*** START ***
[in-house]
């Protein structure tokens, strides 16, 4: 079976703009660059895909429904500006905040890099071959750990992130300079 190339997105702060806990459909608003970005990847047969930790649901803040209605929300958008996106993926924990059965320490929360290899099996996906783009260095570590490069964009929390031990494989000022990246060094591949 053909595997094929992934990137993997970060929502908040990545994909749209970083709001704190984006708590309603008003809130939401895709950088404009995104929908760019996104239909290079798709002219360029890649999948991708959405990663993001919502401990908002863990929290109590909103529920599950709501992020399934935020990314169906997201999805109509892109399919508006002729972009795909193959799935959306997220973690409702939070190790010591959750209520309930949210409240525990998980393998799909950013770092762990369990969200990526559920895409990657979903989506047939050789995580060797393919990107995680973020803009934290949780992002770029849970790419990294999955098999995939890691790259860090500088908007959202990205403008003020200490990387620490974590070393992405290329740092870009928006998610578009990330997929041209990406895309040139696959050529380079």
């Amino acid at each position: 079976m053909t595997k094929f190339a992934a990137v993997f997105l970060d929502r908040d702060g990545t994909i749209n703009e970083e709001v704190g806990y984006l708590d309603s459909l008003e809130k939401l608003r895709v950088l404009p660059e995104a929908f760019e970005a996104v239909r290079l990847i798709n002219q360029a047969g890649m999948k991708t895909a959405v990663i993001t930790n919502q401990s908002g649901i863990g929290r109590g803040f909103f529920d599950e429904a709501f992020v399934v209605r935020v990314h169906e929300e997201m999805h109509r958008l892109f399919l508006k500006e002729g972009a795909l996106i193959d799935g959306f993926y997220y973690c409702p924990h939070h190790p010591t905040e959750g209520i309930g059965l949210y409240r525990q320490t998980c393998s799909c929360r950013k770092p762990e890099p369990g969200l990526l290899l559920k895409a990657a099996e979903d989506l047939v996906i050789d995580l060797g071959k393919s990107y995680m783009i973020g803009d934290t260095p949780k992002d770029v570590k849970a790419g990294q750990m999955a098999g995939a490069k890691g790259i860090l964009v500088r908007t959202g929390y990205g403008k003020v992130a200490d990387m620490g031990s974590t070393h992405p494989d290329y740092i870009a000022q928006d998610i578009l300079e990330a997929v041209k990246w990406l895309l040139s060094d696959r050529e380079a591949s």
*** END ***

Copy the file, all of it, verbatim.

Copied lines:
[in-house]
């Protein structure tokens, strides 16, 4: 079976703009660059895909429904500006905040890099071959750990992130300079 190339997105702060806990459909608003970005990847047969930790649901803040209605929300958008996106993926924990059965320490929360290899099996996906783009260095570590490069964009929390031990494989000022990246060094591949 053909595997094929992934990137993997970060929502908040990545994909749209970083709001704190984006708590309603008003809130939401895709950088404009995104929908760019996104239909290079798709002219360029890649999948991708959405990663993001919502401990908002863990929290109590909103529920599950709501992020399934935020990314169906997201999805109509892109399919508006002729972009795909193959799935959306997220973690409702939070190790010591959750209520309930949210409240525990998980393998799909950013770092762990369990969200990526559920895409990657979903989506047939050789995580060797393919990107995680973020803009934290949780992002770029849970790419990294999955098999995939890691790259860090500088908007959202990205403008003020200490990387620490974590070393992405290329740092870009928006998610578009990330997929041209990406895309040139696959050529380079």
């Amino acid at each position: 079976m053909t595997k094929f190339a992934a990137v993997f997105l970060d929502r908040d702060g990545t994909i749209n703009e970083e709001v704190g806990y984006l708590d309603s459909l008003e809130k939401l608003r895709v950088l404009p660059e995104a929908f760019e970005a996104v239909r290079l990847i798709n002219q360029a047969g890649m999948k991708t895909a959405v990663i993001t930790n919502q401990s908002g649901i863990g929290r109590g803040f909103f529920d599950e429904a709501f992020v399934v209605r935020v990314h169906e929300e997201m999805h109509r958008l892109f399919l508006k500006e002729g972009a795909l996106i193959d799935g959306f993926y997220y973690c409702p924990h939070h190790p010591t905040e959750g209520i309930g059965l949210y409240r525990q320490t998980c393998s799909c929360r950013k770092p762990e890099p369990g969200l990526l290899l559920k895409a990657a099996e979903d989506l047939v996906i050789d995580l060797g071959k393919s990107y995680m783009i973020g803009d934290t260095p949780k992002d770029v570590k849970a790419g990294q750990m999955a098999g995939a490069k890691g790259i860090l964009v500088r908007t959202g929390y990205g403008k003020v992130a200490d990387m620490g031990s974590t070393h992405p494989d290329y740092i870009a000022q928006d998610i578009l300079e990330a997929v041209k990246w990406l895309l040139s060094d696959r050529e380079a591949s």